-  Example:

In the additive relationship, y is the result of adding 8 to x.

In the multiplicative relationship, y is the result of multiplying 5 times x.

The ordered pair (2, 10) is a quantity in both relationships, however, the relationship evident between the other quantities in the table, discerns between additive or multiplicative.

·  Two quantities, x and y, have an additive relationship when a constant value, b, exists where
y = x + b, where b ¹ 0. An additive relationship is not proportional and its graph does not pass through (0, 0). Note that b can be a positive value or a negative value.  When b is negative, the right side of the equation could be written using a subtraction symbol (e.g., if b is −5, then the equation y = x – 5 could be used).

-  Example: Thomas is four years older than his sister, Amanda (verbal description).  The following table shows the relationship between their ages at given points in time.

Amanda’s Age

 +4

4
 +4

5
 +4

6
 +4

11

Thomas’ Age

8

9

10

15

The equation that represents the relationship between Thomas’ age and Amanda’s age is
y = x + 4.  A graph of  the relationship between their ages is shown below:

·  Graphing a line given an equation can be addressed using different methods. One method involves determining a table of ordered pairs by substituting into the equation values for one variable and solving for the other variable, plotting the ordered pairs in the coordinate plane, and connecting the points to form a straight line. Another method involves using slope triangles to determine points on the line.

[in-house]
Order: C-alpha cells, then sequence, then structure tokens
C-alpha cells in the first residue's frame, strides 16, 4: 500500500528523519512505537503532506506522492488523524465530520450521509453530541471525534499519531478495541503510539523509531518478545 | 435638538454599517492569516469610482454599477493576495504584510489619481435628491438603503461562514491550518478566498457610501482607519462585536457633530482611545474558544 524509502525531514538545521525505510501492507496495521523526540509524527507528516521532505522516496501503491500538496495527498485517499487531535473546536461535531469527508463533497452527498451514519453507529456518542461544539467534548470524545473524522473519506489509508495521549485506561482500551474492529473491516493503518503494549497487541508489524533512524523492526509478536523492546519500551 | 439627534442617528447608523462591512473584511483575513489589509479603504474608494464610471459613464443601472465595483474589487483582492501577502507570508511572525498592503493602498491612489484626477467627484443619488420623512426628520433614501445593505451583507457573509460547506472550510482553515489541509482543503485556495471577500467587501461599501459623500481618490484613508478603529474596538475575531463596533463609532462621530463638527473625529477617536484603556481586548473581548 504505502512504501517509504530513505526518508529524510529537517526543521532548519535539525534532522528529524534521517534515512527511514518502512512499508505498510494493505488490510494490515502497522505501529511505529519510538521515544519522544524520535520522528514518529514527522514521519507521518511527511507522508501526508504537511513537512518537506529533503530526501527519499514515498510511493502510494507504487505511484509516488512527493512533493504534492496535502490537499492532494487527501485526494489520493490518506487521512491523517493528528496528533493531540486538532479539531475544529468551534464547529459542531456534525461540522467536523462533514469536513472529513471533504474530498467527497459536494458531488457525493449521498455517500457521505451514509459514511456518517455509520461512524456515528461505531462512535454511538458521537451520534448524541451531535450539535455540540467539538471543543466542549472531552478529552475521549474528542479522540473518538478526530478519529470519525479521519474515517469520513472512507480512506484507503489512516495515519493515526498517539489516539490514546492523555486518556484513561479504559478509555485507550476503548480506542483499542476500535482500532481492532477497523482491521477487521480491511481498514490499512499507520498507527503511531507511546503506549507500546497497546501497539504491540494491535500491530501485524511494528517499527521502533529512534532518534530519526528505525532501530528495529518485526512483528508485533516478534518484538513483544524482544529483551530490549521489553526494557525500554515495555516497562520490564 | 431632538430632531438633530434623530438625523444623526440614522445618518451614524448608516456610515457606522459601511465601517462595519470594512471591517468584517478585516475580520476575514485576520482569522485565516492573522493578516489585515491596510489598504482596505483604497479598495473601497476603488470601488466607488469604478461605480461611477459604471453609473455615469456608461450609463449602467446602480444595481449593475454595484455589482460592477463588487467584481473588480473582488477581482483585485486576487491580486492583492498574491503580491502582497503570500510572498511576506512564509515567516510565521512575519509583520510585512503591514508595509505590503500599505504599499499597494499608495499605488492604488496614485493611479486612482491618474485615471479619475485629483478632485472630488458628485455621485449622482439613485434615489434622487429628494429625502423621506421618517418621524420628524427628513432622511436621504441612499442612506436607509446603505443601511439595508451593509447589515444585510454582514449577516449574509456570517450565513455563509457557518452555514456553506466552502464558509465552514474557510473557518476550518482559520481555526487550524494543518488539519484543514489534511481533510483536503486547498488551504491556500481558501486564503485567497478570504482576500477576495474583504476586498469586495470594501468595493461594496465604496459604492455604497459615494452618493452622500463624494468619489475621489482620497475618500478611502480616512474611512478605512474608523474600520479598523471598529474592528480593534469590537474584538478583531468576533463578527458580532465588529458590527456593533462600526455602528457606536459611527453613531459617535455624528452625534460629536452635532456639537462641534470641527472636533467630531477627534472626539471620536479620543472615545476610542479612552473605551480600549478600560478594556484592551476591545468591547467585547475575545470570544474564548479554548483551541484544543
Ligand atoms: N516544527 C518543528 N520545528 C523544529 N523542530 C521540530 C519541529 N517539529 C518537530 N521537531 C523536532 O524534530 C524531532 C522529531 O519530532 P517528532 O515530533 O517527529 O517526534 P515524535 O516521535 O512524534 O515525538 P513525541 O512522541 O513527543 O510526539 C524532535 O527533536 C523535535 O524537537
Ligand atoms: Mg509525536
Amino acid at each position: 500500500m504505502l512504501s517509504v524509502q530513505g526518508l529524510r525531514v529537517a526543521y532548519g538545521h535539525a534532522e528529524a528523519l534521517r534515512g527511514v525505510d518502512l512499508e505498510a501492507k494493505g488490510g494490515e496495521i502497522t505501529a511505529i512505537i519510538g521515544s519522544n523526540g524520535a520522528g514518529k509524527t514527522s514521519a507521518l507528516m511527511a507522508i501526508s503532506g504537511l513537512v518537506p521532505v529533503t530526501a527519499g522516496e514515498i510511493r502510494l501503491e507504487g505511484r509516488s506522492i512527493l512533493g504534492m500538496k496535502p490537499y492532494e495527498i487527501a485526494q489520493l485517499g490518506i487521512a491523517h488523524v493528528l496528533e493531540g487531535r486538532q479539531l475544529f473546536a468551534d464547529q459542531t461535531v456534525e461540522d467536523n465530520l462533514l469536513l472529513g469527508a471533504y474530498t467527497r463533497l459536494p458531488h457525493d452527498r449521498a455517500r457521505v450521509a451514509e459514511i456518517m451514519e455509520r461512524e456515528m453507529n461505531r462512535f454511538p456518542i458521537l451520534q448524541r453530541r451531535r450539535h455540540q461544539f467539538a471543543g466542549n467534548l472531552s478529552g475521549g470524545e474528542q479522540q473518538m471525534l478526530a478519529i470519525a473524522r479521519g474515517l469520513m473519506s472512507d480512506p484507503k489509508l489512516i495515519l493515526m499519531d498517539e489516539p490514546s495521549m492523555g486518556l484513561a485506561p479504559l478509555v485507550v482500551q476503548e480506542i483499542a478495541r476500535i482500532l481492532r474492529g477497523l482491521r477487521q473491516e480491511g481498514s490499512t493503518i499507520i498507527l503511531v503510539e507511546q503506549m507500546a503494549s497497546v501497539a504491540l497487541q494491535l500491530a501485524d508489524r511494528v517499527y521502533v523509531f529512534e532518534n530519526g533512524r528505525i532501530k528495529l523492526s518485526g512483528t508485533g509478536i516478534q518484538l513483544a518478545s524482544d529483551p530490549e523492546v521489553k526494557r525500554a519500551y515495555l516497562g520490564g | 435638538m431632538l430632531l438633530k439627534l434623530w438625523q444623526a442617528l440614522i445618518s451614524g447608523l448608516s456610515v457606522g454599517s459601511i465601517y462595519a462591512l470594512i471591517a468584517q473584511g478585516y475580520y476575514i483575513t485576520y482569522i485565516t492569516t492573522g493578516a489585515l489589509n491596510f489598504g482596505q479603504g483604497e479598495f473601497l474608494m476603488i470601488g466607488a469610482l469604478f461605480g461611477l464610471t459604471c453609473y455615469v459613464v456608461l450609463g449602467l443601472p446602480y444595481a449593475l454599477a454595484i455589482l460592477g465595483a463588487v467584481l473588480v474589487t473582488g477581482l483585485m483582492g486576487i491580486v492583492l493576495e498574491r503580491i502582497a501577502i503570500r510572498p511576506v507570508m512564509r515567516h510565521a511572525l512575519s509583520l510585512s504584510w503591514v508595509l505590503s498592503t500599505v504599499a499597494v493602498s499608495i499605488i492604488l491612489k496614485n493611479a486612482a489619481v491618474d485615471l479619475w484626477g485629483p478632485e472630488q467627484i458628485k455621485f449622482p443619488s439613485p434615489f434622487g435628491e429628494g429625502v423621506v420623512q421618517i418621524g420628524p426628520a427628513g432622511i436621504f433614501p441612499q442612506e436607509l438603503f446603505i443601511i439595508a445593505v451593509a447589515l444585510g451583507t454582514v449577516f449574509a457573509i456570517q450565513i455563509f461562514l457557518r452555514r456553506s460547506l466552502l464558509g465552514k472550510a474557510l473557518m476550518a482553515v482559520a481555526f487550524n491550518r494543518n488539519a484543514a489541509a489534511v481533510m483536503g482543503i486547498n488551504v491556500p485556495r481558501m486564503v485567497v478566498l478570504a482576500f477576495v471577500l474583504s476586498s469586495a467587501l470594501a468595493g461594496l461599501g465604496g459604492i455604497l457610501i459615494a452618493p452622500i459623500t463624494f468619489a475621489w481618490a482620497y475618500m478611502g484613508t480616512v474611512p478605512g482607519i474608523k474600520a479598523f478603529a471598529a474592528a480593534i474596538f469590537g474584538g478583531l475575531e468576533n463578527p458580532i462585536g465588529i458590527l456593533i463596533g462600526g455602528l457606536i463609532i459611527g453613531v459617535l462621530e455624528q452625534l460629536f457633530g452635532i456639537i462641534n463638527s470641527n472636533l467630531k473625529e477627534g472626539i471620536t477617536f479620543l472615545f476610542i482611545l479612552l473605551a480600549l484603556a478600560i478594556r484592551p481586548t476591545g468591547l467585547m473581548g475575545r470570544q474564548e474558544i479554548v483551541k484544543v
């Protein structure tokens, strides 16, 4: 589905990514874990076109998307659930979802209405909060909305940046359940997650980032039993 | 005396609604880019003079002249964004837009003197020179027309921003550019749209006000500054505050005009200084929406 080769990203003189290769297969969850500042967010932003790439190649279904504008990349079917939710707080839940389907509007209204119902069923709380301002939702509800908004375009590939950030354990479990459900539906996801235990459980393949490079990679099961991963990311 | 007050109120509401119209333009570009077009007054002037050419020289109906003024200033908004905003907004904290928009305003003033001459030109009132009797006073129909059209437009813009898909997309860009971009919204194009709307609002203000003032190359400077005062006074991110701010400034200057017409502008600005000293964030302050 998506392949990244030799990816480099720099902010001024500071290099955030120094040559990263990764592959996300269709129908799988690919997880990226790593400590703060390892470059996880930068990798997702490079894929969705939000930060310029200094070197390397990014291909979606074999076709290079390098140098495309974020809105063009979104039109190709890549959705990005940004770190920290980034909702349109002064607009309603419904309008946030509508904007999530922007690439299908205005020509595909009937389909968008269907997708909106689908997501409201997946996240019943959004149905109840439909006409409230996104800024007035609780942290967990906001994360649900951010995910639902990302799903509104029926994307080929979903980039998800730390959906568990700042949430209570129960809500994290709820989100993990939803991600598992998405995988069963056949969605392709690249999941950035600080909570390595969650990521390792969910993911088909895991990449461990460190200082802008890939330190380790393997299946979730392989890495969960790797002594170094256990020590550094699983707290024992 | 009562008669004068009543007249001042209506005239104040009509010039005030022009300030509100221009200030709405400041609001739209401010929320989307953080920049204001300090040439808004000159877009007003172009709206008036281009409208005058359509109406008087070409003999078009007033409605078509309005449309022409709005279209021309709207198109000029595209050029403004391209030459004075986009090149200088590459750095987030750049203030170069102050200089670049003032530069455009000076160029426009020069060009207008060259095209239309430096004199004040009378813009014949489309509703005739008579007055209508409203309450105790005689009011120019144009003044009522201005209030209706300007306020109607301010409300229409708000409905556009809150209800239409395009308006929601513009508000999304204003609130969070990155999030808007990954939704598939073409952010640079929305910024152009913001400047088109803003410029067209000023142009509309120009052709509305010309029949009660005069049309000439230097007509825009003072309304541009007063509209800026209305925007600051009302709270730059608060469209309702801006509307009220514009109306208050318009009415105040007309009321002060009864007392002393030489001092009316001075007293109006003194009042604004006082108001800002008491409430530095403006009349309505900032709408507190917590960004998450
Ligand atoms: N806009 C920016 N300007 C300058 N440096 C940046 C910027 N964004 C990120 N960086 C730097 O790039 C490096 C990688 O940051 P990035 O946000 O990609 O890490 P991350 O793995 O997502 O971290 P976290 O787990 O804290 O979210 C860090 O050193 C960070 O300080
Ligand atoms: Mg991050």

-  Example: Graph the equation y = x − 1.

In order to graph the equation, we can create a table of values by substituting arbitrary values for x to determine coordinating values for y:

These values can then be plotted as the points
(-1, -2), (0, -1), (1, 0), and (2, 1) on a graph.

An equation written in y = x + b form provides information about the graph.  If the equation is y = x – 1, then the slope, m, of the line is 1 or  and the point where the line crosses the y-axis can be located at (0, -1). We also know,

slope = m = =

So we can plot some other points on the graph using this relationship between y and x values.

A table of values can be used to determine the graph of a line.  The y-intercept is located on the y-axis which is where the x-coordinate is 0.  The change in each y-value compared to the corresponding x-value can be verified by the patterns in the table of values.